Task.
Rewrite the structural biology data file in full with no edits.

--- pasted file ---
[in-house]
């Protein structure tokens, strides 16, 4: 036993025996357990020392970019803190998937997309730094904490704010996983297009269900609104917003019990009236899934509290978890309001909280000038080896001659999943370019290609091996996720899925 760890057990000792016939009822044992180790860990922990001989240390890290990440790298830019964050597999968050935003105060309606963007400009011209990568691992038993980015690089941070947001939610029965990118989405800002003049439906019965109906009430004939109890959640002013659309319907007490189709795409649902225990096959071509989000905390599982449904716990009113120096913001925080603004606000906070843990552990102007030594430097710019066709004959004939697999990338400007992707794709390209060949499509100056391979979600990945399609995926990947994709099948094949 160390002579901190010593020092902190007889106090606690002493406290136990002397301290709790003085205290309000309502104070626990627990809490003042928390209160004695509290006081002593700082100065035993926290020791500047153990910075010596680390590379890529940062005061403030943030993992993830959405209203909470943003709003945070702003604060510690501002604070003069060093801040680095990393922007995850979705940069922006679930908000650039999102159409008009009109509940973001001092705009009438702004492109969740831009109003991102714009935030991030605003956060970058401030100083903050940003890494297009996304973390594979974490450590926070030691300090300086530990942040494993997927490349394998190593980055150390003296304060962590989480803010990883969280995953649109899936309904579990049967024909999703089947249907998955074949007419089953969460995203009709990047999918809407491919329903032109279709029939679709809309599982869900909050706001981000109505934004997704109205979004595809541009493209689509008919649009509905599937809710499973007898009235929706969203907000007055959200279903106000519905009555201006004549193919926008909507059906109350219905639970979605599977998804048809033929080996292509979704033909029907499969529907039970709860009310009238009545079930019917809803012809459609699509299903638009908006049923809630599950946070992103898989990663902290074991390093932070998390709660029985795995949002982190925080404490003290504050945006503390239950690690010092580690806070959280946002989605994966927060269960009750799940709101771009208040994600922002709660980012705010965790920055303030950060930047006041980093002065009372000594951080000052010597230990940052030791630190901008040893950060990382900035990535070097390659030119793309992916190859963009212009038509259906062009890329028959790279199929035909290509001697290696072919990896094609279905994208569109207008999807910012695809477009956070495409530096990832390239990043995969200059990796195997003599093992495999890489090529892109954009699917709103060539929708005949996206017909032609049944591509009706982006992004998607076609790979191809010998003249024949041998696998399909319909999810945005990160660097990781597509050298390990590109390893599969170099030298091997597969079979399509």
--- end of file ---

[in-house]
């Protein structure tokens, strides 16, 4: 036993025996357990020392970019803190998937997309730094904490704010996983297009269900609104917003019990009236899934509290978890309001909280000038080896001659999943370019290609091996996720899925 760890057990000792016939009822044992180790860990922990001989240390890290990440790298830019964050597999968050935003105060309606963007400009011209990568691992038993980015690089941070947001939610029965990118989405800002003049439906019965109906009430004939109890959640002013659309319907007490189709795409649902225990096959071509989000905390599982449904716990009113120096913001925080603004606000906070843990552990102007030594430097710019066709004959004939697999990338400007992707794709390209060949499509100056391979979600990945399609995926990947994709099948094949 160390002579901190010593020092902190007889106090606690002493406290136990002397301290709790003085205290309000309502104070626990627990809490003042928390209160004695509290006081002593700082100065035993926290020791500047153990910075010596680390590379890529940062005061403030943030993992993830959405209203909470943003709003945070702003604060510690501002604070003069060093801040680095990393922007995850979705940069922006679930908000650039999102159409008009009109509940973001001092705009009438702004492109969740831009109003991102714009935030991030605003956060970058401030100083903050940003890494297009996304973390594979974490450590926070030691300090300086530990942040494993997927490349394998190593980055150390003296304060962590989480803010990883969280995953649109899936309904579990049967024909999703089947249907998955074949007419089953969460995203009709990047999918809407491919329903032109279709029939679709809309599982869900909050706001981000109505934004997704109205979004595809541009493209689509008919649009509905599937809710499973007898009235929706969203907000007055959200279903106000519905009555201006004549193919926008909507059906109350219905639970979605599977998804048809033929080996292509979704033909029907499969529907039970709860009310009238009545079930019917809803012809459609699509299903638009908006049923809630599950946070992103898989990663902290074991390093932070998390709660029985795995949002982190925080404490003290504050945006503390239950690690010092580690806070959280946002989605994966927060269960009750799940709101771009208040994600922002709660980012705010965790920055303030950060930047006041980093002065009372000594951080000052010597230990940052030791630190901008040893950060990382900035990535070097390659030119793309992916190859963009212009038509259906062009890329028959790279199929035909290509001697290696072919990896094609279905994208569109207008999807910012695809477009956070495409530096990832390239990043995969200059990796195997003599093992495999890489090529892109954009699917709103060539929708005949996206017909032609049944591509009706982006992004998607076609790979191809010998003249024949041998696998399909319909999810945005990160660097990781597509050298390990590109390893599969170099030298091997597969079979399509």